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Plank to Lower Blood Pressure

Plank to Lower Blood Pressure

Plank to lower blood pressure

Strength-training exercises such as wall squats or holding the plank position are among the best ways to lower blood pressure, a study suggests.

Recent research conducted by UK scientists has revealed that current exercise guidelines require updates. The study, published in the renowned British Journal of Sports Medicine, examined data from 16,000 individuals.

Isometric exercises, such as wall squats and planking, have been found to be more effective than aerobic exercise to reduce high blood pressure. Furthermore, low-impact exercises are advantageous in building strength without causing excessive strain on muscles or joints, which makes them an ideal option for people with limited mobility.

For instance, the plank position can be used to strengthen abdominal muscles by taking the press-up position and extending the legs while keeping the elbows below the shoulders.

How to perform a Plank

How to plank correctly
  • Elbows beneath shoulders
  • Straight back
  • Hold for two minutes

How to perform a Wall Squat

  • Back against wall
  • Feet 60cm from wall
  • Thighs parallel to ground
  • Hold tor two minutes
How to perform a wall squat correctly

Effects of different exercises on blood pressure

Research shows that isometric exercises cause a different type of physical stress on the body than aerobic workouts.

Holding postures for 2 minutes can cause muscle tension and impact blood circulation. Proper breathing is important. High blood pressure can lead to serious health issues such as heart attacks and strokes.

Usually, the recommended treatment for this ailment involves taking prescribed medication. Additionally, it is advisable to adopt a healthy dietary regimen, limit alcohol intake, quit smoking, and maintain a consistent exercise routine.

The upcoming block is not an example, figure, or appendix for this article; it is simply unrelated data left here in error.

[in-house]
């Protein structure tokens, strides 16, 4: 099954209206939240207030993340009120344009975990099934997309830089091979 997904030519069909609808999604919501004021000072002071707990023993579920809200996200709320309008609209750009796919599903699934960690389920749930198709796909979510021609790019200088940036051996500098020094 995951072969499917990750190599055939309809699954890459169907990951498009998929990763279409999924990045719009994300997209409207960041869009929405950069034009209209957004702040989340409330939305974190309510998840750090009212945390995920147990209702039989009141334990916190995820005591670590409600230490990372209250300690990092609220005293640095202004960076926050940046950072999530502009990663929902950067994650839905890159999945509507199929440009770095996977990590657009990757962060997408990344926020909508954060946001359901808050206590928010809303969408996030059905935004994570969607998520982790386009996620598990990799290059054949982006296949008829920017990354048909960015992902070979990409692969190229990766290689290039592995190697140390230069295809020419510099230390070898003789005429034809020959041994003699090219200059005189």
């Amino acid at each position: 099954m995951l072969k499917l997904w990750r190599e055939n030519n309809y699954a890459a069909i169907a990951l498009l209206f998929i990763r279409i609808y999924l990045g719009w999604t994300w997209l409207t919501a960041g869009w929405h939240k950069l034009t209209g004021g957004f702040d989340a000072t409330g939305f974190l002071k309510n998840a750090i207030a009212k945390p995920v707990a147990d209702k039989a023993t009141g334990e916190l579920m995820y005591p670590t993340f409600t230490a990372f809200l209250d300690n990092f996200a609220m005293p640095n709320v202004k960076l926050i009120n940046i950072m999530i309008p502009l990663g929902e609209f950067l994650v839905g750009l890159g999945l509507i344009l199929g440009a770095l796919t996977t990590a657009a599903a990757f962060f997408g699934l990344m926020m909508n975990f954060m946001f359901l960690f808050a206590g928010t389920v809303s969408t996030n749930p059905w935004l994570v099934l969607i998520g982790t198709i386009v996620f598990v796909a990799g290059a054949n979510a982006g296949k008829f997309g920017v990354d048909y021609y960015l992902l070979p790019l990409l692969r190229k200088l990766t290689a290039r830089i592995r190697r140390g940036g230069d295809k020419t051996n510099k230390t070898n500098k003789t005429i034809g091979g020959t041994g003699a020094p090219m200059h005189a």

Over-40s are advised to have their blood pressure checked every five years.

Researchers analyzed data from 15,827 individuals in 270 clinical trials published between 1990 and 2023. The participants were required to exercise for at least two weeks.

They found resting blood pressure was reduced by:

  • 4.49/2.53mmHg after aerobic-exercise training (such as running or cycling)
  • 4.55/3.04mm Hg after dynamic resistance or weight training
  • 6.04/2.54mmHg after combined training (aerobic and weights)
  • 4.08/2.50mmHg after high-intensity interval training (short bursts of intense exercise with periods of rest in between)
  • 8.24/4mmHg after isometric-exercise training (planks and wall squats)

Even though these drops may be small, they possess the ability to minimize an individual’s likelihood of experiencing a stroke.


It is strongly advised by UK guidelines that adults partake in a minimum of 150 minutes of moderate-intensity exercise per week or 75 minutes of vigorous exercise in order to significantly reduce the risk of stroke.

Daily weight-bearing exercise for 30 minutes and muscle-strengthening exercise twice a week can lower osteoporosis risk. Holding a position or doing wall squats for two minutes can also be highly beneficial in improving osteoporosis. Furthermore, doing the plank position four times is an effective way to enhance bone health.

Improve heart health and reduce risk of heart disease with high-intensity interval training, resting for two minutes between each session, three times a week. The British Heart Foundation charity confirms that regular exercise is beneficial for maintaining a healthy heart. Numerous studies have demonstrated that regular exercise can significantly reduce the risk of heart disease and circulatory issues by up to 35%. It is a proven fact that individuals who engage in enjoyable exercise are more likely to continue long-term, which is essential for maintaining healthy blood pressure.


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